Product displays, packaging and shipping boxes have the power to reach a consumer and tell your brand’s story. Eye-catching designs and clever branding leave lasting impressions and make your company more recognizable in saturated marketplaces. But that magic doesn’t happen on its own — it takes a dedicated team of designers, marketers and manufacturers to make it happen. From concept inception and creation to printing, every person plays a crucial role. Prepress is an essential step for all box design.
Read on to learn more about the prepress process and how it transforms an idea into a powerful brand tool.
- What Is Prepress?
- What Are Prepress Turnaround Times?
- How Does the Prepress Process Work?
- Why Do You Need a Proof and Dieline for Printing?
- Contact Bolt Boxes to Learn More About Our Process
What Is Prepress?
Prepress refers to a specific stage of the production process that comes after the design phase but before creating a proof and sending the design to print. Some manufacturers may also refer to it as “premedia services.”
As you would expect, it’s the stage where all the “prepress” things happen, such as:
- Creating and testing dielines.
- Adjusting text and images to fit dimensions.
- Preparing all data and files for transfer to different items being printed.
- Testing how different layers of ink print together, called trapping.
- Adjusting press hardware and design settings to accommodate each specification.
- Laying all groundwork to create a proof or prototype and repeating the process as needed.
- Manufacturing necessary printing plates, if applicable.
Different manufacturers have their own way of conducting prepress, depending on available equipment and service options.
What Are Prepress Turnaround Times?
Prepress requires several professional eyes, each trained to handle an important aspect, like converting a design to a dieline, adjusting printing or testing fold lines. The process may take several hours, days or weeks, depending on your design’s complexity and how many variations there are across mediums. For example, a bulk order of standard size shipping boxes with a single design isn’t likely to take as long as a mixed order of several box sizes with differing designs and intricate cutouts.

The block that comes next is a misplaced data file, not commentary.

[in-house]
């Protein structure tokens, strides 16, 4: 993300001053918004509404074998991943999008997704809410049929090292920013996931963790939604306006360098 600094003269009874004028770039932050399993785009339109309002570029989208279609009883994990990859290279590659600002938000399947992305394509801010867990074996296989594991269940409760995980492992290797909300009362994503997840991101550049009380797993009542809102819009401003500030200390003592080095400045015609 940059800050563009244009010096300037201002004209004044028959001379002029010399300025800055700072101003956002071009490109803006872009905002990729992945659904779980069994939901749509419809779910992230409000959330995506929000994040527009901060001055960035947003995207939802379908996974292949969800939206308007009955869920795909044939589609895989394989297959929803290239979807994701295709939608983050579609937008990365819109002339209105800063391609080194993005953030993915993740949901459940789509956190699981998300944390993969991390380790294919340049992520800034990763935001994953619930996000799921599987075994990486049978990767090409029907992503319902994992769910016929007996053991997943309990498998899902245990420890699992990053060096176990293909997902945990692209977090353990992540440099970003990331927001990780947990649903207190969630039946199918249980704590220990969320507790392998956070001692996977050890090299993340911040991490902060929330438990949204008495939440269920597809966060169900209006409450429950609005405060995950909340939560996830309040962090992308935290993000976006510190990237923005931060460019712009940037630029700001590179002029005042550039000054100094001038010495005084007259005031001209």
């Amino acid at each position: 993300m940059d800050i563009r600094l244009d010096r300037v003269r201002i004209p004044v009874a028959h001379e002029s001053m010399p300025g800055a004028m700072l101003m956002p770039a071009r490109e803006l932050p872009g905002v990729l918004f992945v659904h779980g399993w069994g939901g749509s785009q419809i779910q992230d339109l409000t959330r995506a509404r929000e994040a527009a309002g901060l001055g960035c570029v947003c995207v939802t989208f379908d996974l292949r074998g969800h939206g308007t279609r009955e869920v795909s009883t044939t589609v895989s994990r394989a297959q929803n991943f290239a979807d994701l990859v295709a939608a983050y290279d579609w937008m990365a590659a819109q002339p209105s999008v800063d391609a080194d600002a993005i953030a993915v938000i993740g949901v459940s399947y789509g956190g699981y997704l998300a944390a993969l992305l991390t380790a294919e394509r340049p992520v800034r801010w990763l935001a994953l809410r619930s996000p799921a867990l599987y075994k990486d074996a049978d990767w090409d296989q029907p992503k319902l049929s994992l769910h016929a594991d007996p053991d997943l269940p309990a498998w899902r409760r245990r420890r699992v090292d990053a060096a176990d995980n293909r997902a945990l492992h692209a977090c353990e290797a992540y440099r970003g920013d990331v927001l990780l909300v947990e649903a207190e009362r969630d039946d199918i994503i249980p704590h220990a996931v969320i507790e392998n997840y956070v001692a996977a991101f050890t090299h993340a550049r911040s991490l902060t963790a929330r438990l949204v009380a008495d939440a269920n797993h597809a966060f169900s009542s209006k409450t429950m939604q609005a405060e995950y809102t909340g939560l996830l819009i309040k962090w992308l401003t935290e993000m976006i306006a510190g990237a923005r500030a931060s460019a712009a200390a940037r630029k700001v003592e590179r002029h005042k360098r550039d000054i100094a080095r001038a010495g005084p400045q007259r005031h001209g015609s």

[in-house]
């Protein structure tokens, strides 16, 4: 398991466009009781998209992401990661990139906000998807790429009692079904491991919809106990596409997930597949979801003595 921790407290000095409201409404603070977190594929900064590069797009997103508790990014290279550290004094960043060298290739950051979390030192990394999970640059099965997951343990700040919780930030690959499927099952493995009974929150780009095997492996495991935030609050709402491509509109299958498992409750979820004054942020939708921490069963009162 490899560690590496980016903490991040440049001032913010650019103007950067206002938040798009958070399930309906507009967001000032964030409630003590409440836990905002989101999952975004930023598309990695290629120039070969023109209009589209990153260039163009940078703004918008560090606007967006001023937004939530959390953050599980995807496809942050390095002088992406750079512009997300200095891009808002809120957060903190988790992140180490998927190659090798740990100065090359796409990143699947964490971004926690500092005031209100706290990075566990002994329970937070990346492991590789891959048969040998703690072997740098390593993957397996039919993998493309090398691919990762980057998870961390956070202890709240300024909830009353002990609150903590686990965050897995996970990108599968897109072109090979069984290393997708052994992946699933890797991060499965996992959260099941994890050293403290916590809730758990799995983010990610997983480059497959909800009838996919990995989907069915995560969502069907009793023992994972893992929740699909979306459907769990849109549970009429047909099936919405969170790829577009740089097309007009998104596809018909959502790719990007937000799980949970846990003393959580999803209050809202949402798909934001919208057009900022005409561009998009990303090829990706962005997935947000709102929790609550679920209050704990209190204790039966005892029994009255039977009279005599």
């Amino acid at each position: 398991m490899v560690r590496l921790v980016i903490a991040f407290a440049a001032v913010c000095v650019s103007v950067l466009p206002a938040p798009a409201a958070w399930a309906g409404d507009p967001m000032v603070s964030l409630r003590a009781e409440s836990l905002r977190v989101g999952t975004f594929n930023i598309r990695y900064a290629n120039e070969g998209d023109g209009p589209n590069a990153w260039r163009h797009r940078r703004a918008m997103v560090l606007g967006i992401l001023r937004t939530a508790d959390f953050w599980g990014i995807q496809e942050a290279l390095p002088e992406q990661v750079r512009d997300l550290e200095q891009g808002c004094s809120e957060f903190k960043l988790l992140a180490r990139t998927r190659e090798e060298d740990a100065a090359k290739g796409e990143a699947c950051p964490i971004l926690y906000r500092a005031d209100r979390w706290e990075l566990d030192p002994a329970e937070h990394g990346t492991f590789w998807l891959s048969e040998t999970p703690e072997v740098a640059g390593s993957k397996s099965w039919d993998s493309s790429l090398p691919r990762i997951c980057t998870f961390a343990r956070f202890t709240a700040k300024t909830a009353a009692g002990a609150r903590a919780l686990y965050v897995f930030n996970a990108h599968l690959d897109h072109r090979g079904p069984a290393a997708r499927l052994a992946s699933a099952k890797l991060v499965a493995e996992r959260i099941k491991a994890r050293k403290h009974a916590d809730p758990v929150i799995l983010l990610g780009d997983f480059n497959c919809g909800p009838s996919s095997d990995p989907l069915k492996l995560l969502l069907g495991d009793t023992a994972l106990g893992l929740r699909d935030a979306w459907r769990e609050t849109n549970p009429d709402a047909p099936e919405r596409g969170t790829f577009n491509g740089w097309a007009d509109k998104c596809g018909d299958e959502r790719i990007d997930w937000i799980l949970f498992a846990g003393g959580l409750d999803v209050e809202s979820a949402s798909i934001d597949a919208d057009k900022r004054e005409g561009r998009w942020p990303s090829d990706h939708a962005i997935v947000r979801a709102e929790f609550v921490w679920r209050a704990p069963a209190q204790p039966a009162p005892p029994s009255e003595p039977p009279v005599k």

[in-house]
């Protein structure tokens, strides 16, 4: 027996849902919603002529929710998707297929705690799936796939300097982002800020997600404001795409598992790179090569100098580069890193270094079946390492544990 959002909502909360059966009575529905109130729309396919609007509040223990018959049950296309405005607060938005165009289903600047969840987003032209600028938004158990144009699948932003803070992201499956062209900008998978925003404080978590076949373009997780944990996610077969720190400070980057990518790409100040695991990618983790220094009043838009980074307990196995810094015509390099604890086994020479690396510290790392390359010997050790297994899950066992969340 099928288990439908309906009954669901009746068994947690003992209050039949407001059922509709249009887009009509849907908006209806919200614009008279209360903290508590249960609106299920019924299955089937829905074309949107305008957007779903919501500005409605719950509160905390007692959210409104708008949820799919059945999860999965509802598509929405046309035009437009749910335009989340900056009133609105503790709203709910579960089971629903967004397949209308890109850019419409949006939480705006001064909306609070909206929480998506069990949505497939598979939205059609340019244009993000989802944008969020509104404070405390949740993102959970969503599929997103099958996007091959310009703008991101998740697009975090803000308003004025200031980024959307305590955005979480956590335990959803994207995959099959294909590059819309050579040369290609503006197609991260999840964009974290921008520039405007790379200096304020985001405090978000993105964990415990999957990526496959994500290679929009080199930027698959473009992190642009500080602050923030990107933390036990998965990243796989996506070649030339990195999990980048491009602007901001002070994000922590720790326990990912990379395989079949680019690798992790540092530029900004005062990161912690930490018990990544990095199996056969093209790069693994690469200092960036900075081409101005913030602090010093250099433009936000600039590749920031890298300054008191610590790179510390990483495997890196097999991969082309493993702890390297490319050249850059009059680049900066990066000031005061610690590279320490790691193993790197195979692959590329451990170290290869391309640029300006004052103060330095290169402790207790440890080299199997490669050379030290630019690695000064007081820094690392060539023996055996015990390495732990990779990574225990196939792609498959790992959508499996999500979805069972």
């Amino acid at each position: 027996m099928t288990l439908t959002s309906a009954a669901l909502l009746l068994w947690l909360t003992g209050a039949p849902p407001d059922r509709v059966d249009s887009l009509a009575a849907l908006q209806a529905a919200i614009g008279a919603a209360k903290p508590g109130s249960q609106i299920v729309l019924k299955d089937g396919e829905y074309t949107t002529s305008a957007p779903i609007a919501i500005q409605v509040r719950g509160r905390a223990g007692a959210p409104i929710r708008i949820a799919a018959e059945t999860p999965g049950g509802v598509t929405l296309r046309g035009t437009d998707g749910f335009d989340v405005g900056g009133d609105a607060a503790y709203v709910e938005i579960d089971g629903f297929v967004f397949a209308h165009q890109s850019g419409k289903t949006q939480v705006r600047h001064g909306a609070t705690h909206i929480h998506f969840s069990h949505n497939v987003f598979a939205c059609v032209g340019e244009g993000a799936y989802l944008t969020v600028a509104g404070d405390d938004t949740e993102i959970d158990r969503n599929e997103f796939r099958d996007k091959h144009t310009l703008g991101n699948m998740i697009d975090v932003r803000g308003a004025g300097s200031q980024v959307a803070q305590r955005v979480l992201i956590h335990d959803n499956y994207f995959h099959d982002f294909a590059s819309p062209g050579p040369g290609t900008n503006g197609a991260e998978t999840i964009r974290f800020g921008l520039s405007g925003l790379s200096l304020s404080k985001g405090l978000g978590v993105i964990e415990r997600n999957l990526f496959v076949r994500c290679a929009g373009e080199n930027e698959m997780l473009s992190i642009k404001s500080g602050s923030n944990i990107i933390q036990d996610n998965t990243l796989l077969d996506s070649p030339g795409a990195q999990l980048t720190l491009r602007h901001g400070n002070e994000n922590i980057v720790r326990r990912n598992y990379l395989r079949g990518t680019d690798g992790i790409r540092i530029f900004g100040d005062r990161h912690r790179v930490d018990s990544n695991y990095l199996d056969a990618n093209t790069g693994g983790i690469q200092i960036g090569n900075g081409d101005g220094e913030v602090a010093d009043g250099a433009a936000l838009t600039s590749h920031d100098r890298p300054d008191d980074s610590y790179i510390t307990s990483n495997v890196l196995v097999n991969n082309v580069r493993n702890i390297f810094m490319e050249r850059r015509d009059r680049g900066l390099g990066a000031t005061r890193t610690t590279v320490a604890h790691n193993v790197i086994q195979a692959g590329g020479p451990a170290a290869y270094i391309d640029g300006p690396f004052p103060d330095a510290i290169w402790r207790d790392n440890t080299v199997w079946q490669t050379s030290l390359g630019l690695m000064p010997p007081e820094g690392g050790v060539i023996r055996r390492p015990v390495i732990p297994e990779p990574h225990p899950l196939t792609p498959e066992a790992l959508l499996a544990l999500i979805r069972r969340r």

How the Prepress Process Works
The easiest way to understand the prepress process is to take a step back and see where it falls in the larger picture.
1. It Starts With a Concept
Think of your initial concept as the logs for a campfire. It’s not a single idea that you’re seeing through — it’s a strategic decision that incorporates input from multiple departments. Each department adds a log — graphic design, marketing, merchandising, budgeting — all critical components for crafting a successful design.
Once your design is complete, you turn it into a dieline. The dieline applies your design to a digital file, which notes where the images and text will go, and where all fold lines, bleed lines, handles, and cutouts will be, so you can plan how the finished product will look.
You get a dieline for packaging and boxes through one of three possible routes:
- Your on-staff graphic designer or design department creates it using special software.
- You commission help from a for-hire designer who is not a part of your regular staff.
- Some manufacturing companies may include dieline creation in their services. Bolt Boxes includes this as part of the box design and printing process, with an experienced, G7 Certified Prepress department on location.
Your dieline designer may send your design back to you for adjustments if it’s not compatible with your specific dimensions. They can also help you figure out which dimensions will work best for your chosen concept.
2. The Design Enters the Prepress Process